Subjects of International Law

Subjects of International Law. 


A subject of International Law is defined as an entity capable of possessing international rights and duties and having capacity to protect its rights by bringing international claims.

Critique: it is not an univocal concept and provokes a vicious circle. Why?

  • Because what is a subject of IL? Somewhat which has capacity to protect its rights by bringing international claims. Which entity can make that? A subject of IL.

History and development of its concept.

  • During the 18th and 19th century, subjects of IL were identified as States. However, some atypical entities were recognised as subjects of IL (e.g. free cities, Federations, etc).
  • During the 19th century, IGOs arose in order to ensure efficient cooperation in areas of common interest. Due to its legislative and enforcement powers were considered as subjects of IL.
  • After WWI, it became obvious that entities other than States, which had no physical control over any territory were important players in the international arena. However, during the period between WWI and WWII, the matter of whether the League of Nations had international personality was never conclusively decided.

After WWII with the creation of the UN and the proliferation of international organisations the traditional views on subjects of IL changed. The ICJ in Reparation for Injuries Suffered in the Service of the United Nations (Advisory Opinion) (1949) held that the UN possesses legal personality but limited as the conferred competences granted by their constitutional treaties. As consequence, the UN has legal capacity to bring a claim for reparations concerning injuries which one of its employees had suffered while in active service of the organisation.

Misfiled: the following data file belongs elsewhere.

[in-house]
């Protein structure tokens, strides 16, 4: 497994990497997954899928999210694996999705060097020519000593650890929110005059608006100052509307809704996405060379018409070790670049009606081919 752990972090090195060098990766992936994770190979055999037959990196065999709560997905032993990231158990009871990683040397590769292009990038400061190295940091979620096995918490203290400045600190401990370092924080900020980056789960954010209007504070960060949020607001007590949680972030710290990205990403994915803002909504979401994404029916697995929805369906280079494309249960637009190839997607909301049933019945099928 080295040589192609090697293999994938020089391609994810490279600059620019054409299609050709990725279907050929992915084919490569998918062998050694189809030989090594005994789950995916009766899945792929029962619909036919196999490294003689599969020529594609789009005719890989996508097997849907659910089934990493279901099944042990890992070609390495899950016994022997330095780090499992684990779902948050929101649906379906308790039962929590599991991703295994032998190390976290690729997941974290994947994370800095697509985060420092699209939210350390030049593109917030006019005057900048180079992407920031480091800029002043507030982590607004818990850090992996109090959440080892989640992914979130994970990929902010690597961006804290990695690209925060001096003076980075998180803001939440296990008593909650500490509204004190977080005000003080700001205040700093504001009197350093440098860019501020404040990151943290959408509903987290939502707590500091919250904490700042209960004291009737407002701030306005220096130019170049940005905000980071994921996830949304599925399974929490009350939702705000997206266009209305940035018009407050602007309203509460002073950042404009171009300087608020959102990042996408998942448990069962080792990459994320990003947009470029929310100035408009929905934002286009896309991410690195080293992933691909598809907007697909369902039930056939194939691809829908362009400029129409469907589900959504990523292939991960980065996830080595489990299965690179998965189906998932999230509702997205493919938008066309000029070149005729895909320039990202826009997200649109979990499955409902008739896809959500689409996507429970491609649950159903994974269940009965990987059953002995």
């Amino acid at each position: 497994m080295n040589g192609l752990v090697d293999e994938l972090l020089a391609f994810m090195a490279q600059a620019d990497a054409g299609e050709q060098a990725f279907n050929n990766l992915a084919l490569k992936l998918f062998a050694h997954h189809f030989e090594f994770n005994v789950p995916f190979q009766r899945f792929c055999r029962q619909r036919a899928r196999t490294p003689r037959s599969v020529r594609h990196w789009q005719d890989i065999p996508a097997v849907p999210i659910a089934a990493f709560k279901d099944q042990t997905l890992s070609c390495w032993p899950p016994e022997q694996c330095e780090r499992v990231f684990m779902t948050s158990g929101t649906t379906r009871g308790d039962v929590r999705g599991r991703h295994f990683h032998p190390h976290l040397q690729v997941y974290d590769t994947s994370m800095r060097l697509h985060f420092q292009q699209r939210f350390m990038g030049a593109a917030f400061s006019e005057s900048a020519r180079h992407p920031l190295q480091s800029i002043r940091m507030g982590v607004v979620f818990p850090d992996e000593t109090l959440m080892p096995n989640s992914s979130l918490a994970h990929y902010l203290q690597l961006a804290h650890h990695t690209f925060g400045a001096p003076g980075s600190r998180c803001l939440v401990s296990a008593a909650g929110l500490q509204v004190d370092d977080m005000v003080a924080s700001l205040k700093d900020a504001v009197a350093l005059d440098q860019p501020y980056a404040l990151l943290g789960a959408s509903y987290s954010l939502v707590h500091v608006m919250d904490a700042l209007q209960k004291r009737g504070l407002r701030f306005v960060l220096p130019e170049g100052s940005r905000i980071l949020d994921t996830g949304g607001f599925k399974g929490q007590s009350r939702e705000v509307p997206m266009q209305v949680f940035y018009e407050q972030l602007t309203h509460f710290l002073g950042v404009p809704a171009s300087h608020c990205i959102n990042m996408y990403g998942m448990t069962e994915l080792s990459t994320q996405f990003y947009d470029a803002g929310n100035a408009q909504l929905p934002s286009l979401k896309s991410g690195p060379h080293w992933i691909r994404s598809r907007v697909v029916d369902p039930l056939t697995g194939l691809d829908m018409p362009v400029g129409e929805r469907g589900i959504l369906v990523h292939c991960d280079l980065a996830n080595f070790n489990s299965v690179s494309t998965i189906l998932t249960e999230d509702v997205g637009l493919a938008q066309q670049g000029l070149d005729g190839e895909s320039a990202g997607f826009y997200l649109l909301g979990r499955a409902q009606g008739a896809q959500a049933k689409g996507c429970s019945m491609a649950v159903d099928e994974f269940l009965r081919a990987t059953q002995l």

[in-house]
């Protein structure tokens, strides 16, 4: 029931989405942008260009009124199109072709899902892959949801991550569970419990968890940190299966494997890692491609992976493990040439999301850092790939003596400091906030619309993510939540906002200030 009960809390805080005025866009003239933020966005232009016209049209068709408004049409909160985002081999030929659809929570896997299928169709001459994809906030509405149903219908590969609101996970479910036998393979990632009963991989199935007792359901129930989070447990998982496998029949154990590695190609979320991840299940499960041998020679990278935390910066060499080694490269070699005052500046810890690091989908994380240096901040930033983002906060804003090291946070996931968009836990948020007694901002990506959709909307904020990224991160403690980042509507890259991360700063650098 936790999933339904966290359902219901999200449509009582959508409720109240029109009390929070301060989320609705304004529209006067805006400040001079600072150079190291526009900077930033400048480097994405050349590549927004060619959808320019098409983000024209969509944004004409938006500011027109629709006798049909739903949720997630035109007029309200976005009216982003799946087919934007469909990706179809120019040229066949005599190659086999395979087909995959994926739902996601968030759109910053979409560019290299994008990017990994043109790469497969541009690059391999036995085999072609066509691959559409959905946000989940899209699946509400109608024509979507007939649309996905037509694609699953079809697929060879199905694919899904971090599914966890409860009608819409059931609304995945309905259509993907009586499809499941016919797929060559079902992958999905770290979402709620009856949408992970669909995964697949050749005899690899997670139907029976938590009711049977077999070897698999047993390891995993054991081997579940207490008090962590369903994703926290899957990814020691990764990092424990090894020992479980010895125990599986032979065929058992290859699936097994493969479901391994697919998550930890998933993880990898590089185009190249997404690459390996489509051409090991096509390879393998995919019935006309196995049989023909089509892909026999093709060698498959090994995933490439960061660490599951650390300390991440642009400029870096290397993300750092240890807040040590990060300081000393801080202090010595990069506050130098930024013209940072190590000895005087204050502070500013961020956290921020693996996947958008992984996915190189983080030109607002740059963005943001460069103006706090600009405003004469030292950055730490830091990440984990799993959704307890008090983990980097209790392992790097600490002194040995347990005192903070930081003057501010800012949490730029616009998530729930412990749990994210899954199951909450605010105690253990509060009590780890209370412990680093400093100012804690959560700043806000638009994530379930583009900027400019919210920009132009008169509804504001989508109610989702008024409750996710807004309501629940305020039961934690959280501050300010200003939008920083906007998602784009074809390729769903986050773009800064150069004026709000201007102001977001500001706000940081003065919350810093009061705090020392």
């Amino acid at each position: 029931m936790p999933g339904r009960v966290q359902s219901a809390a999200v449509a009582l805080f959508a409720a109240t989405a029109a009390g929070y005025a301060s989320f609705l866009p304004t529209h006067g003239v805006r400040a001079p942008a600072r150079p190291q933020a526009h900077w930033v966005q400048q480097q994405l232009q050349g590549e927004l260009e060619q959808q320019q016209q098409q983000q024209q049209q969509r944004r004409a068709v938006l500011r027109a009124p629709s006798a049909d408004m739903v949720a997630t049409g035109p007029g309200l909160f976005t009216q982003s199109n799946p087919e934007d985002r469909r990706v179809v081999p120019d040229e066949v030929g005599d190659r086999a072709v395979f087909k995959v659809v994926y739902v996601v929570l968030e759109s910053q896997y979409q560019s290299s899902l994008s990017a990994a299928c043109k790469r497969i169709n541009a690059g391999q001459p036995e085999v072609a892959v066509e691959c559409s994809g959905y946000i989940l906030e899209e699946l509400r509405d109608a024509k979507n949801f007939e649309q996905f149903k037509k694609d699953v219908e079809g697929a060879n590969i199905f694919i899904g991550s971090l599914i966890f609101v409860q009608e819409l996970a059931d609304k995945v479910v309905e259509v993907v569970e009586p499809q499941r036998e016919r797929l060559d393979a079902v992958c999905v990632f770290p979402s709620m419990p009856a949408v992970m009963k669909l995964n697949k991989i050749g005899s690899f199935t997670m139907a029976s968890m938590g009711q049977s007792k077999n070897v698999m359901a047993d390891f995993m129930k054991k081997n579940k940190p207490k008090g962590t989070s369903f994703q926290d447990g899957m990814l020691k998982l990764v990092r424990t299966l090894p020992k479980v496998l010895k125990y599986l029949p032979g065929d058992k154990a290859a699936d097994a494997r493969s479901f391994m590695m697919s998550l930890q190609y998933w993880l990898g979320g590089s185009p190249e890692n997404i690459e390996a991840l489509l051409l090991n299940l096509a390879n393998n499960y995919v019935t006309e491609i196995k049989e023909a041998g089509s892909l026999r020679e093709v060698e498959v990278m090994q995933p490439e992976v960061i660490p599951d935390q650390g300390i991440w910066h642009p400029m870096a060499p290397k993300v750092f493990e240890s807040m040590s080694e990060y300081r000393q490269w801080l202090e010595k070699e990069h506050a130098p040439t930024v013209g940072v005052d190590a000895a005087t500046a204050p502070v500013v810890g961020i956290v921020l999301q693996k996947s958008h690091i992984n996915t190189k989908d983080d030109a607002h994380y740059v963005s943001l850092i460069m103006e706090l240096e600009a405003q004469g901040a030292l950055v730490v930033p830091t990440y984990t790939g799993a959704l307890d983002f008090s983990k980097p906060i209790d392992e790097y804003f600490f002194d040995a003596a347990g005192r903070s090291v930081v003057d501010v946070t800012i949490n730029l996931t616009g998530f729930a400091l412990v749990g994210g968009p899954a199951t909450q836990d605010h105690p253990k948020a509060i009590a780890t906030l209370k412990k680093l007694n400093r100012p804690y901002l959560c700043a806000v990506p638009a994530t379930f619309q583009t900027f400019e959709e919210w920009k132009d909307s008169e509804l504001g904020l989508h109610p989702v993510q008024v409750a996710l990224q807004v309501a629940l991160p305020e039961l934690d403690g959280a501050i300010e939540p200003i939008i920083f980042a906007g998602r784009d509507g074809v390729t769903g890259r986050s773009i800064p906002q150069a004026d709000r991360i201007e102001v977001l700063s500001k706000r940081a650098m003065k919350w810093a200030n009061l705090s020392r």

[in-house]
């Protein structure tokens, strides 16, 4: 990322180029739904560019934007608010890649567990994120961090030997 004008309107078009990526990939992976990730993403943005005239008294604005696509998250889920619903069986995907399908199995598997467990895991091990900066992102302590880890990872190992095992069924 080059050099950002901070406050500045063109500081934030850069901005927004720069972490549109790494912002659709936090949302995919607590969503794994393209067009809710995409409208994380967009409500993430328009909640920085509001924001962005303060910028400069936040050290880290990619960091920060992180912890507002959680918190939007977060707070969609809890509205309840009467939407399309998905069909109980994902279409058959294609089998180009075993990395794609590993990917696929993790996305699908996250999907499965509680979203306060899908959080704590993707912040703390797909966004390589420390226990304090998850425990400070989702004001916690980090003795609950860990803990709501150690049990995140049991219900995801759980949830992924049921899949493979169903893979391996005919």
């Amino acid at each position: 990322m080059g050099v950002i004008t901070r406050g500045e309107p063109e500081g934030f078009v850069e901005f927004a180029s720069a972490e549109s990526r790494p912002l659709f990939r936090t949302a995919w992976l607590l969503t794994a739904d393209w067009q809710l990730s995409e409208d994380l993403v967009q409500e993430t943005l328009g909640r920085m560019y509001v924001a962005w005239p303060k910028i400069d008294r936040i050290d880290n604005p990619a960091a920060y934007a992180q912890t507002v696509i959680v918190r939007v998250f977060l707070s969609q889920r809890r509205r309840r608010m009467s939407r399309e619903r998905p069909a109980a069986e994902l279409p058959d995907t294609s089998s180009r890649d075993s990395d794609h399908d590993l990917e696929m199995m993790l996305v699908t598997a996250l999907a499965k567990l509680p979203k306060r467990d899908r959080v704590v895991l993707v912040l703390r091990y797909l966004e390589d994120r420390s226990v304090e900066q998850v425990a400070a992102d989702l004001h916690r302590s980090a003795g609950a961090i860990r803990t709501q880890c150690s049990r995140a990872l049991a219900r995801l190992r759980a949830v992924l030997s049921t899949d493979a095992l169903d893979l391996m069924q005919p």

• Currently, subjects of International Law are:
    • Entities which can potentially become States & entities with State-like.
    • Some de facto regimes.
    • Insurgents and belligerents.
    • National liberation movements which represent peoples who are entitled to exercise their right to self-determination.
    • IGOs & UN missions created by the UNSC resolutions to administer certain territories during the transition period leading to self-governance of those territories. Such missions enjoy full legal personality during the transition period.
    • NGOs, MNCs and indigenous people. It can be argued that NGOs, MNCs are subjects of IL in accordance with LaGrandGermany v. USA (Judgment)
    • Individuals. Historically, individuals were excluded from the concept of subjects of IL. However, some scholars argued that currently the globalisation, privatisation, feminism and the fragmentation of International Law have radically changed its concept. Other scholars trying to reconcile the doctrine of subjects of IL with the appearance of new entities: subjects of IL and object of IL. Higgins proposes to distinguish two concepts: subjects of IL and participants.

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